In this morning’s roundup of Oscar news ‘n’ notes from around the web, the Globes go populist, and Carey Mulligan goes missing.
Betsy Sharkey celebrates the Golden Globes show, and congratulates its voters, for choosing populist movies like “The Hangover” in the spirit of Cecil B. DeMille, without getting bogged down too much by worrying about voting for, you know, things like quality. (For the record, she makes her living as a film critic.) Then she admits that the Oscars probably won’t follow suit, since they persist in “making the proper, rather than the popular, choice.” Stick-in-the-muds. (Los Angeles Times)
S.T. Van Airsdale wants to know what happened to Carey Mulligan, who once seemed a likely Oscar winner (or at least Meryl Streep’s most formidable competition) for her role in “An Education.” Damn good question, I’d say. He blames a variety of factors, “from Mulligan’s personal reluctance to play the game … to [Sony Pictures Classics’] institutional thriftiness to simply taking an awards nod for granted, thus planning to regroup in February — after the Oscar nominations are announced — for a legitimate campaign.” Considering that there is no reasonable argument to be made for the proposition that Sandra Bullock is better in “The Blind Side” than Mulligan is in “An Education,” I hope Van Airsdale’s conclusion – that her Oscar chances are “not unsalvageable” – holds true. (Movieline)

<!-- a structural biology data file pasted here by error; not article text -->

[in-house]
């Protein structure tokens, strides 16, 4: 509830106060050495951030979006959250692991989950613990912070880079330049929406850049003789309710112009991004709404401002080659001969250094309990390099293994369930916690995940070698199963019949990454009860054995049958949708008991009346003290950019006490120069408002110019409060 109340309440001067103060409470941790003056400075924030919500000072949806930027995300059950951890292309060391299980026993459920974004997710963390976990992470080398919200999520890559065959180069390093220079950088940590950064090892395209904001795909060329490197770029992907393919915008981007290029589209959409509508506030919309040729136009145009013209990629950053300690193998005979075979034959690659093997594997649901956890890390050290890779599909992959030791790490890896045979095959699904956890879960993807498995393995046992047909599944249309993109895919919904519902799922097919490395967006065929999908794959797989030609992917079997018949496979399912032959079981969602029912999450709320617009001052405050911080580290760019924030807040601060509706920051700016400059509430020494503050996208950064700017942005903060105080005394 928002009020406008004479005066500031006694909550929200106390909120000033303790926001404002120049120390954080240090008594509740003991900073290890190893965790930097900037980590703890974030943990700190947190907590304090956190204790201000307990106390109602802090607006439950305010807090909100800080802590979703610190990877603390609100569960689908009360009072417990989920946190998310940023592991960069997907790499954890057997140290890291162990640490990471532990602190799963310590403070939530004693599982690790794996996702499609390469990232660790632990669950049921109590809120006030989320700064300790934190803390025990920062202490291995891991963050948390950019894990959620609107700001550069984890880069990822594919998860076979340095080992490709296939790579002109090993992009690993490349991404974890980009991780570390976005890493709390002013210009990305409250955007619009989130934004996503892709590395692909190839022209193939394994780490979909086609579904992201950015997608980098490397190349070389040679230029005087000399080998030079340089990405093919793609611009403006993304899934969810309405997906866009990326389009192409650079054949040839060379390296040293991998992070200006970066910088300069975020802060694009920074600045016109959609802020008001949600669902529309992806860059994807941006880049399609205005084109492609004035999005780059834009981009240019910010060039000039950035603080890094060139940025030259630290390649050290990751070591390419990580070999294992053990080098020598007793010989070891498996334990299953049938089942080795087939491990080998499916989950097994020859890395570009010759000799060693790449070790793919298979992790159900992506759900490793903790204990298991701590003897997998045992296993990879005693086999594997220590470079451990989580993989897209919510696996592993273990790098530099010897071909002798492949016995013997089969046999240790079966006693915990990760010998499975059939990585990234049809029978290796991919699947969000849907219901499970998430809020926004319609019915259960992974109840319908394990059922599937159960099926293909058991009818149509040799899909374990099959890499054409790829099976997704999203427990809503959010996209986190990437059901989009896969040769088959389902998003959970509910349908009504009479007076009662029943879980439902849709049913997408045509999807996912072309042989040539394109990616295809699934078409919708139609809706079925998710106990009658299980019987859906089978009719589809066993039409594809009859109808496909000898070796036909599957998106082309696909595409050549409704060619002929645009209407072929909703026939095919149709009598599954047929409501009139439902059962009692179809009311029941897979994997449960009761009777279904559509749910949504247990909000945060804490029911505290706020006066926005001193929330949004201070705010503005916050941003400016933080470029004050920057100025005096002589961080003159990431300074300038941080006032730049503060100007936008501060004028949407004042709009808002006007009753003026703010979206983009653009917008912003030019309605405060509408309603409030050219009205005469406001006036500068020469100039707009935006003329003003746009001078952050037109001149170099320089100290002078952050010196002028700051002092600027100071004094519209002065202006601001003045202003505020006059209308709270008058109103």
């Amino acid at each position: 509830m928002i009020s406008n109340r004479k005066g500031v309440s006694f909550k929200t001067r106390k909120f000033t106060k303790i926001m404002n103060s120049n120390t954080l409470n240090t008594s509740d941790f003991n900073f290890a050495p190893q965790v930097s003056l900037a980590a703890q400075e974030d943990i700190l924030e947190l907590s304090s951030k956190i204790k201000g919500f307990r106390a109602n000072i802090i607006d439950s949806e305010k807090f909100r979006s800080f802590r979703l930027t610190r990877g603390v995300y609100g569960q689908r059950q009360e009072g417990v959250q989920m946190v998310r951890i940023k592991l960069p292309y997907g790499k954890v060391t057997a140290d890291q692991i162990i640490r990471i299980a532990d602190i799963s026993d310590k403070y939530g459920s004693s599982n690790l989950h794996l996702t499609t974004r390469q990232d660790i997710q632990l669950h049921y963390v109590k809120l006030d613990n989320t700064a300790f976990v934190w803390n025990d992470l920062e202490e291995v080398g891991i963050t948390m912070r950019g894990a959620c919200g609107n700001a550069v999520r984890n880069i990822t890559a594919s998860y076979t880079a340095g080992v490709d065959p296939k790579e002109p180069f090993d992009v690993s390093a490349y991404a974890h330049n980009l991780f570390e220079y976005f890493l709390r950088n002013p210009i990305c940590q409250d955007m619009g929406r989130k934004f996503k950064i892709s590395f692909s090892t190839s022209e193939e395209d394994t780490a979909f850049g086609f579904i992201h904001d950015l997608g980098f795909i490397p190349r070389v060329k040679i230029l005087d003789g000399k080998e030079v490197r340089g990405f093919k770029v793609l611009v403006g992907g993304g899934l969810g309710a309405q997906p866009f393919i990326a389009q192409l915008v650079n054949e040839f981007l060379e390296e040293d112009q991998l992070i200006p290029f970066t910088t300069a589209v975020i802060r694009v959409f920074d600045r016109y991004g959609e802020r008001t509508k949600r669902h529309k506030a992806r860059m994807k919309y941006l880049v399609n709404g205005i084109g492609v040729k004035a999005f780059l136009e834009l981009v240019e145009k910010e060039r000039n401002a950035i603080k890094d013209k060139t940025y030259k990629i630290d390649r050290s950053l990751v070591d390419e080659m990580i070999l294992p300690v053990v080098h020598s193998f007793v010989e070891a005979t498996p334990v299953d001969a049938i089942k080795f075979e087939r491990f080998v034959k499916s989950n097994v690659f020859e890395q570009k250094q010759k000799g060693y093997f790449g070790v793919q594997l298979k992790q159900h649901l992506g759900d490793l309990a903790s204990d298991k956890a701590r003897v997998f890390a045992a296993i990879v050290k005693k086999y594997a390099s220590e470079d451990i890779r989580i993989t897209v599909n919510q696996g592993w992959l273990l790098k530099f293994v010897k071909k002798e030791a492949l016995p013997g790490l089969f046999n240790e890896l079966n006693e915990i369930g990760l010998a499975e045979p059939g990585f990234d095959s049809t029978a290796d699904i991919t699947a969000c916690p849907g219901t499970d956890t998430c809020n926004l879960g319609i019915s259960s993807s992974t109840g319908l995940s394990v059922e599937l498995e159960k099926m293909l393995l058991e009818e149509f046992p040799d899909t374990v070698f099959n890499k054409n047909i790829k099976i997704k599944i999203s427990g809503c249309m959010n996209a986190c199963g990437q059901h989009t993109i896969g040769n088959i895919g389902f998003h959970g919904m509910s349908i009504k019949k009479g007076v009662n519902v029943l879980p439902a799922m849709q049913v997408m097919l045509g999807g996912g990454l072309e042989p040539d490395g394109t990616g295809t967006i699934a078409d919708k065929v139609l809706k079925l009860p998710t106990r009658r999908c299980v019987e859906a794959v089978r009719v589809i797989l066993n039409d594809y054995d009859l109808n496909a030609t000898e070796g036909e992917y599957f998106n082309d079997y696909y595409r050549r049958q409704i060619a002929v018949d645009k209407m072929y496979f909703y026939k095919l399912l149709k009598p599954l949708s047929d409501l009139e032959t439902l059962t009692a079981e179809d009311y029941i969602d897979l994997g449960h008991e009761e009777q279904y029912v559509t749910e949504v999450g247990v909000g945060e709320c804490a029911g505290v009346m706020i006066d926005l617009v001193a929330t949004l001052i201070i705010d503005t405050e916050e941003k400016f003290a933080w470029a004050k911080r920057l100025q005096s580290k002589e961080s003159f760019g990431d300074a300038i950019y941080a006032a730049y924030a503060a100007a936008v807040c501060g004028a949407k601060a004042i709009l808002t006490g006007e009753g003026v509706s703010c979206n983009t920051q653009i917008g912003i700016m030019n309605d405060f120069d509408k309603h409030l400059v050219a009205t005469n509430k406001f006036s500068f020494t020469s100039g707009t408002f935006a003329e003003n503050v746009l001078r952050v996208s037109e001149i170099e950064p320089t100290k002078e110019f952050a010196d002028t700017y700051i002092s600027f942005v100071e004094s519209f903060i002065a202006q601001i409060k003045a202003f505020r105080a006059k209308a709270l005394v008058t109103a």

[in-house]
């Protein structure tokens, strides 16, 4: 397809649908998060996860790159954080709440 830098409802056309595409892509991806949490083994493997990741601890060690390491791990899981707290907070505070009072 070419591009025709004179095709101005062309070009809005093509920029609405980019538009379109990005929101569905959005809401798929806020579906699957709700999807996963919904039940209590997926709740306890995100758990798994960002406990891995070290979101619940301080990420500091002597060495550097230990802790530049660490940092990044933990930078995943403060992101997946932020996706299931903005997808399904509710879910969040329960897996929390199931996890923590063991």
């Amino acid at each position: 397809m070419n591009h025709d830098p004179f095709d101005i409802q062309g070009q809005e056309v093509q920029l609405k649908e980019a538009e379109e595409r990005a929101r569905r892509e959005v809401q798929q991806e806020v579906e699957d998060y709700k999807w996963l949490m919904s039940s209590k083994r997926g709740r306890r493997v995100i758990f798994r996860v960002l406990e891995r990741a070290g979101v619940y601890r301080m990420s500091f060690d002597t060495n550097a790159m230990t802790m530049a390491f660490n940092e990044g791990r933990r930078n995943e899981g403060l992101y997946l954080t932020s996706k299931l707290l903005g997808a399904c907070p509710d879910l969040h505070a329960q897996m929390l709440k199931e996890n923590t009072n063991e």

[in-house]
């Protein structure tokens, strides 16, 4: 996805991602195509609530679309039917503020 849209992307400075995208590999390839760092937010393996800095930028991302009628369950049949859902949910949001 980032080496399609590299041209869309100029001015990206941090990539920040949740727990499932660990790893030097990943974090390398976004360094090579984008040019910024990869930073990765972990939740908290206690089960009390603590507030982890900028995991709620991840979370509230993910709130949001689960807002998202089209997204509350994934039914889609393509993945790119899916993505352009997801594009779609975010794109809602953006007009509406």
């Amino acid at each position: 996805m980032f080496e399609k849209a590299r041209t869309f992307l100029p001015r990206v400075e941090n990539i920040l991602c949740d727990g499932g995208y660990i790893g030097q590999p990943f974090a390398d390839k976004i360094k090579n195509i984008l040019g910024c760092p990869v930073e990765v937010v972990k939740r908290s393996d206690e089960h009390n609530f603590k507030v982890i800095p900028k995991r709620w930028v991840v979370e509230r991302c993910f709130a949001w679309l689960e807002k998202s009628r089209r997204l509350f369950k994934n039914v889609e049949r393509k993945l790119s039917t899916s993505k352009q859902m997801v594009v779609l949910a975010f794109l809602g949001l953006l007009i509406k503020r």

A word from Jeff Wells to those who place too much credence in the Golden Globes win for James Cameron: “The Golden Globes are a bellwether of nothing except ethereal mood and easy-lay emotionality expressed by a group of pseudo-journalist whores for the most part, so chill down and take a breather and a sip of water.” He concedes that Cameron might win the Best Director Oscar – though he thinks Kathryn Bigelow is still the favorite – but takes issue with the idea that the Globes gave him any real momentum. (Hollywood Elsewhere)
The Independent says that top Globe wins for films as dramatically different as “Avatar” and “Crazy Heart” underline the absurdity of awards season. Geoffrey Macnab’s sympathies clearly lie with the latter film, though he says it’s hard to begrudge “Avatar” (“closer to the world of video games than it is to what we used to regard as cinema”) its success. But he also characterizes the Hollywood Foreign Press Association as an organization of critics who make bolder choices than the Academy, which strikes me as terribly wrong on both counts. (The Independent)
Keith Cowing of SpaceRef.com calls “Avatar” “a stunning new world that NASA continues to ignore.” No, he’s not calling for the space agency to announce a mission to Pandora – he just thinks they should use the popularity of the movie to fuel some cross-promotional initiatives and stir up interest in “the wonders of extrasolar planets, astrobiology, and what may lay out there as we explore space.” Yeah, but in real life it isn’t nearly as exciting as it is in “Avatar.” I mean, where are the banshees? (SpaceRef)
NASA’s reticence aside, Sasha Stone rounds up the many ways in which “Avatar” now rules the known universe. Can a backlash be far behind? (Awards Daily)